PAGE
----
Get counted! It matters.
Every ten years, the Constitution mandates the count of every person living in the 50 states, the District of Columbia, and the five US territories.
The Census determines how many people are residing in the United States, regardless of age, sex, ethnicity, citizenship or immigration status and provides critical data used to base funding allocations for schools, hospitals, fire departments, and other infrastructure. Congressional and state legislative districts will be drawn based on the Census results, as well as the number of seats designated to represent each state in the US House of Representatives. Read more about why it matters.
Census Day is observed nationwide on April 1, 2020.
The Census Bureau recommends people respond to the 2020 Census online, by phone or by mail to avoid the need for in-person counting. The Census Bureau has extended self-response until August 14, 2020.
College Students and Campus Closing
College students who typically live on campus will be counted on campus regardless of campus closings. College students who typically live off campus will be counted where you would live regardless of campus closings.
Visit the 2020 Census website for information on operational adjustments due to COVID-19.
Frequently Asked Questions
|How can I be counted?|
By April 1, 2020, every home will receive an invitation to participate in the 2020 Census.
Choose from three ways to respond:
|What if I live on campus in a residential hall?|
|If you live on campus, do not fill out a census response form. The college will count you as a campus resident.|
|What if I live off campus?|
If you live off campus in an apartment or house with other students, you will respond to the Census as a household and fill out one Census form collectively.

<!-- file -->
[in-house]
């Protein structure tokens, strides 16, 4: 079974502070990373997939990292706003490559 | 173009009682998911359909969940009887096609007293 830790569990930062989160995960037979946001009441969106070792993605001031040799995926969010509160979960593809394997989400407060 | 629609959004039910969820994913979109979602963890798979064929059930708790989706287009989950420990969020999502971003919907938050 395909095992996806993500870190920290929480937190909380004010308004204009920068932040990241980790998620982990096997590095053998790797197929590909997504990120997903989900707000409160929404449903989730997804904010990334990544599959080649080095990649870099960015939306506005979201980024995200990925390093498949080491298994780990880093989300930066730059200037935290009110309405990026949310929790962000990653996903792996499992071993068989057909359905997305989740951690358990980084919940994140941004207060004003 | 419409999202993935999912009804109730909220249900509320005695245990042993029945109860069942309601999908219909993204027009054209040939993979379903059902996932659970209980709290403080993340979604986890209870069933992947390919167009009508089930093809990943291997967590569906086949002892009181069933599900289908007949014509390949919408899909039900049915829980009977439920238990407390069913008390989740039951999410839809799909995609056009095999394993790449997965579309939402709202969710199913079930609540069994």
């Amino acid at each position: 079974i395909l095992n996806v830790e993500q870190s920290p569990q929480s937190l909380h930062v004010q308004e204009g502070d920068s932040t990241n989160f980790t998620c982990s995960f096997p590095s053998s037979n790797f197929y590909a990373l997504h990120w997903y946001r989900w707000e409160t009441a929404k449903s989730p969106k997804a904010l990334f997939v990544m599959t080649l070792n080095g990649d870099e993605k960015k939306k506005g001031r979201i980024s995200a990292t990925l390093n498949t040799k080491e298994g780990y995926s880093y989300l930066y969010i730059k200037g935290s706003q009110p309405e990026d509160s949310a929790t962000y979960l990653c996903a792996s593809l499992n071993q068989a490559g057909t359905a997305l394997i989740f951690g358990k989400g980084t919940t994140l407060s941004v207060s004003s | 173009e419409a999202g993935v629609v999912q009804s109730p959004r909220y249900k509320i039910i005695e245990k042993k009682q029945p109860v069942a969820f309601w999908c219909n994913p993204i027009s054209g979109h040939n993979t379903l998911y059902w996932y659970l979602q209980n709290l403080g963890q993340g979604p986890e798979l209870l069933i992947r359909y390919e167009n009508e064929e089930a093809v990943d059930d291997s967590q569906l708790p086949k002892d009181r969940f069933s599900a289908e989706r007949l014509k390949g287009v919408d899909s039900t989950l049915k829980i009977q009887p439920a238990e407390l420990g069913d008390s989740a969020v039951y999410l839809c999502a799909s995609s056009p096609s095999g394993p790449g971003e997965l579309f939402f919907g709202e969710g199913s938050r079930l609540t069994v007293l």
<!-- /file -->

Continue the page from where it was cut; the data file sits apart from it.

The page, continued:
Do not have each person fill out a separate response form.Choose one person in your apartment or house to fill out the form, and be sure to include anyone who is currently living in the residence on April 1, 2020.
|What if I live off campus with my family?|
|If you live off campus with your parents or other family members for majority of the year on April 1, 2020, you will be counted on your family’s collective Census response form.|
|What should I tell my parents or family members about how I should be counted?|
You should not be counted on your family’s Census form unless you live and sleep most of the time at your family residence.
The Census aims to count every person in the United States and US territories where they live and sleep most of the year. Because the 2020 Census takes place during the spring 2020 semester, you will more than likely be living on or near campus on April 1, 2020.
|What if I choose not to respond?|
If you do not respond online, by phone, or mail, a representative from the Census Bureau will follow up in person to homes that have not responded.
Remember: the goal of the Census is to get an accurate count of the whole US population so the Census Bureau wants to make sure that everyone is counted.
|Why do we need a population count?|
The count helps us determine the following things:
|What questions are asked on the 2020 Census?|
The Census simply asks the number of people living or staying in the residence on April 1, 2020, and name, sex, age, date of birth, race and ethnicity of each.
It also asks what kind of residence it as and the phone number. See a preview of the questions here.
|How will my information be used?|
Your personal information is kept confidential. The Census Bureau is bound by federal law to protect your information. Your responses are compiled with information from other homes to produce statistics. Please see the Census’ Privacy and Security information page.
The Census will never ask for the following information: